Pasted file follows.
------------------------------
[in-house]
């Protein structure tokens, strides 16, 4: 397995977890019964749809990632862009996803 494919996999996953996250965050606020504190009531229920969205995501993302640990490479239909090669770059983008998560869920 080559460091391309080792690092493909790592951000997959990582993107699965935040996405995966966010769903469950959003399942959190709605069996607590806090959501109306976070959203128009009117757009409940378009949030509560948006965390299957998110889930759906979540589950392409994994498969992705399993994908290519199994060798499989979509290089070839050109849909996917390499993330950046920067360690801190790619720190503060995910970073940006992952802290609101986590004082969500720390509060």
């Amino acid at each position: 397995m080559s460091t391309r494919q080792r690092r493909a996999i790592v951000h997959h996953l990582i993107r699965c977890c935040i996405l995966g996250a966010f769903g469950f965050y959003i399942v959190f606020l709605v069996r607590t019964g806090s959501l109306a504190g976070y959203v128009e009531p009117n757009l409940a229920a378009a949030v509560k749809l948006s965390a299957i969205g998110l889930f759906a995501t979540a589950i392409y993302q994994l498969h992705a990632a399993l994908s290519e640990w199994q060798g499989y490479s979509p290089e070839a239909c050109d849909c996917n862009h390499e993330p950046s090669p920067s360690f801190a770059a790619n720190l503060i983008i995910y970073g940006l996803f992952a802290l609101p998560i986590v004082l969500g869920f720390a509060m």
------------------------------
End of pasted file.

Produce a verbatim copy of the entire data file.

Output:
[in-house]
């Protein structure tokens, strides 16, 4: 397995977890019964749809990632862009996803 494919996999996953996250965050606020504190009531229920969205995501993302640990490479239909090669770059983008998560869920 080559460091391309080792690092493909790592951000997959990582993107699965935040996405995966966010769903469950959003399942959190709605069996607590806090959501109306976070959203128009009117757009409940378009949030509560948006965390299957998110889930759906979540589950392409994994498969992705399993994908290519199994060798499989979509290089070839050109849909996917390499993330950046920067360690801190790619720190503060995910970073940006992952802290609101986590004082969500720390509060």
């Amino acid at each position: 397995m080559s460091t391309r494919q080792r690092r493909a996999i790592v951000h997959h996953l990582i993107r699965c977890c935040i996405l995966g996250a966010f769903g469950f965050y959003i399942v959190f606020l709605v069996r607590t019964g806090s959501l109306a504190g976070y959203v128009e009531p009117n757009l409940a229920a378009a949030v509560k749809l948006s965390a299957i969205g998110l889930f759906a995501t979540a589950i392409y993302q994994l498969h992705a990632a399993l994908s290519e640990w199994q060798g499989y490479s979509p290089e070839a239909c050109d849909c996917n862009h390499e993330p950046s090669p920067s360690f801190a770059a790619n720190l503060i983008i995910y970073g940006l996803f992952a802290l609101p998560i986590v004082l969500g869920f720390a509060m």